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Mummification is a form of preservation in which the body is dried out, thereby killing any bacteria which would destroy the flesh. The process can occur naturally, though it more often is part of a ritual for the dead, often with a flighty "afterlife" component. The Egyptians are most famous for the practice, though they weren't the only culture to make mummies, they just had the best P.R. The Inca and Aztec civilizations practiced mummification in some form. Once a popular way of commemorating the dead, mummification has been phased out in favor of embalming, a routine which takes a matter of hours, though the effect usually only lasts a couple of days.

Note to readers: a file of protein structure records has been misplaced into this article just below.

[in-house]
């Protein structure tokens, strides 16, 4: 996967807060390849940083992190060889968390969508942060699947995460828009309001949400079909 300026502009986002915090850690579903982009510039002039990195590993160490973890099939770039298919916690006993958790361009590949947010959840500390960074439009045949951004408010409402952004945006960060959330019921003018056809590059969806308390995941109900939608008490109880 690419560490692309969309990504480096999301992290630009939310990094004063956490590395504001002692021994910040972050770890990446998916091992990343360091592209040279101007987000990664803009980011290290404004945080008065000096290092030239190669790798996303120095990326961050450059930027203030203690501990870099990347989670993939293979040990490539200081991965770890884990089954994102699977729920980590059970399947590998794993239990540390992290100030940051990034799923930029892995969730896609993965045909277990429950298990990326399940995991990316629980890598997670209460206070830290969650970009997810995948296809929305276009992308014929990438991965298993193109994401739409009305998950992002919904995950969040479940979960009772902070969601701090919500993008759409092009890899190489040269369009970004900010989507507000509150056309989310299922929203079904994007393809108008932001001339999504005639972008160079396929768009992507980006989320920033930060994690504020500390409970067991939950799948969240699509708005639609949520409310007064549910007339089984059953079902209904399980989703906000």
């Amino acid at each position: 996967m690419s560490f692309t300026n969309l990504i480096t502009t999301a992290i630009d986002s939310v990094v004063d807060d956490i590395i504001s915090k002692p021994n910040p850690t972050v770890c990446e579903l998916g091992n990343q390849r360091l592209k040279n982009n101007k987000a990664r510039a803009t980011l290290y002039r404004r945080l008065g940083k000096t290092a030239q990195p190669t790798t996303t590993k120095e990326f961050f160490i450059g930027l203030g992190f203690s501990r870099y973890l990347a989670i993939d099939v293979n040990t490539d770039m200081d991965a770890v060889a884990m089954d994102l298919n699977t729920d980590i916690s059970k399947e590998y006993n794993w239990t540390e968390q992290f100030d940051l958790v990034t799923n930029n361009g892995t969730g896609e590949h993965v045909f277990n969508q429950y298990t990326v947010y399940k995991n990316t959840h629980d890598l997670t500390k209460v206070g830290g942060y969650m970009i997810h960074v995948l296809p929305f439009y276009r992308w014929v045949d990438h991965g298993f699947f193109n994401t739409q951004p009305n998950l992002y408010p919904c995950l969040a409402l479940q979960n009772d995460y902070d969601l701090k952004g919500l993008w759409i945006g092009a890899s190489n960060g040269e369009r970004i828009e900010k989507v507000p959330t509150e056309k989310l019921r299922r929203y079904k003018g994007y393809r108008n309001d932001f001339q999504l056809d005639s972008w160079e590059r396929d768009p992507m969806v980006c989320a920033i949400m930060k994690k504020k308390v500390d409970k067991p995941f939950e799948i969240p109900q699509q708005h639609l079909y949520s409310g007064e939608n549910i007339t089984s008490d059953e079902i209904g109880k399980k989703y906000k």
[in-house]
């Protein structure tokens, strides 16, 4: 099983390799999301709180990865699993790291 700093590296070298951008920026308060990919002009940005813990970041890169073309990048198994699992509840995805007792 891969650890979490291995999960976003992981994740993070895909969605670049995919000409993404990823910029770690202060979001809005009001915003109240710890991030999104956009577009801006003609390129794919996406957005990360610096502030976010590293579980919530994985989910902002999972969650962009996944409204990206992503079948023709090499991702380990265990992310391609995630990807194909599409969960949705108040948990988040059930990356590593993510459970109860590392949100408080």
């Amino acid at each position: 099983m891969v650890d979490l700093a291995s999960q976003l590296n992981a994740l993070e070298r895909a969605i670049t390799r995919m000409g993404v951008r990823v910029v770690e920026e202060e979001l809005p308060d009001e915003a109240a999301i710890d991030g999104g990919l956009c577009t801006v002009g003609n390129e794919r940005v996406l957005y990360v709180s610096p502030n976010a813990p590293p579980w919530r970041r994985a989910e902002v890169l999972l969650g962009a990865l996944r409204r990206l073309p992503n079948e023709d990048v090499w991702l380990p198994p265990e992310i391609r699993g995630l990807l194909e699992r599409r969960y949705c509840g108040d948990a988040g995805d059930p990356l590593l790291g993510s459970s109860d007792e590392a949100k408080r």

In Egyptian mummification, the body is essentially disemboweled. All the soft tissue is removed, including the brains, which are sucked out through the nose. The organs are stored in individual Canopic jars, awaiting reassembly later. (The ancient Egyptians were not clear on the concept of organs.) The body was then stuffed with hydrous sodium carbonate, a desiccant salt. After forty to seventy days' drying, the body cavity has been completely sterilized. The salt is scraped out of the body cavity, which is oiled down, laden with frankincense, myrrh, and other spices, and then stuffed with sawdust and straw. The whole thing was wrapped in linen cloth and soaked in resin, for a total durability of several thousand years.

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